Tech and Media Labs
This site uses cookies to improve the user experience.




Java Switch Statements

Jakob Jenkov
Last update: 2014-06-23

A switch statement works a bit like an if statement, except it can choose between more than two blocks of code to execute. Here is a simple example:

int amount = 9;

switch(amount) {
    case     0 : System.out.println("amount is  0"); break;
    case     5 : System.out.println("amount is  5"); break;
    case    10 : System.out.println("amount is 10"); break;
    default    : System.out.println("amount is something else");
}

This example first creates a variable named amount and assigns the value 9 to it.

Second, the example "switches" on the value of the amount variable. Inside the switch statement are 3 case statements and a default statement.

Each case statement compares the value of the amount variable with a constant value. If the amount variable value is equal to that constant value, the code after the colon (:) is executed. Notice the break keyword after each statement. If no break keyword was place here, the execution could continue down the rest of the case statements until a break is met, or the end of the switch statement is reached. The break keyword makes execution jump out of the switch statement.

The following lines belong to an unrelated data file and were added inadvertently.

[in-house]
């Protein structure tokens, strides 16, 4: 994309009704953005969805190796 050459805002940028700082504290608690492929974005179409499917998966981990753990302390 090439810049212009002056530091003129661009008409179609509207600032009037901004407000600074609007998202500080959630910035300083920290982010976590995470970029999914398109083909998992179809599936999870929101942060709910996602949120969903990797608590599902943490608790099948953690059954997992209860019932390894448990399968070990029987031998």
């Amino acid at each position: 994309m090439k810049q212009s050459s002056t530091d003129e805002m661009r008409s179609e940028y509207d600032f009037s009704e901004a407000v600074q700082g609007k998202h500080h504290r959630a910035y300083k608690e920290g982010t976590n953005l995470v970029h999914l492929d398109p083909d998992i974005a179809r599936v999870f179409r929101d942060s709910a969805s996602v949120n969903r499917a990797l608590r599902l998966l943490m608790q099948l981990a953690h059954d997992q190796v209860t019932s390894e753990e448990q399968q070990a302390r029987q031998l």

The default statement is executed if no case statement matched the value of the amount variable. The default statement could also be executed if the case statements before it did not have a break command in the end. You don't need a default statement. It is optional.

Switch on byte, short, char, int, String, or enum's

As you have seen, the switch statement switches on a variable. Before Java 7 this variable has to be numeric and must be either a byte, short, char or int. From Java 7 the variable can also be a String It is also possible use a Java enum as switch variable.

Multiple case statements for same operation

In case you want the same operation executed for multiple case statements, you write it like this:

char key = '\t'

switch(amount) {
    case     ' '  :
    case     '\t' : System.out.println("white space char"); break;

    default       : System.out.println("amount is something else");
}

Notice how the first case statement does not have any operation after the colon. The result of this is, that execution just "drops" down to the operation of the next case statement ( and the next etc.) until a break is met. The next break statement is after the second case statement. That means, that for both the first and second case statement, the same operation is executed - that of the second case statement.

Jakob Jenkov




Copyright  Jenkov Aps
Close TOC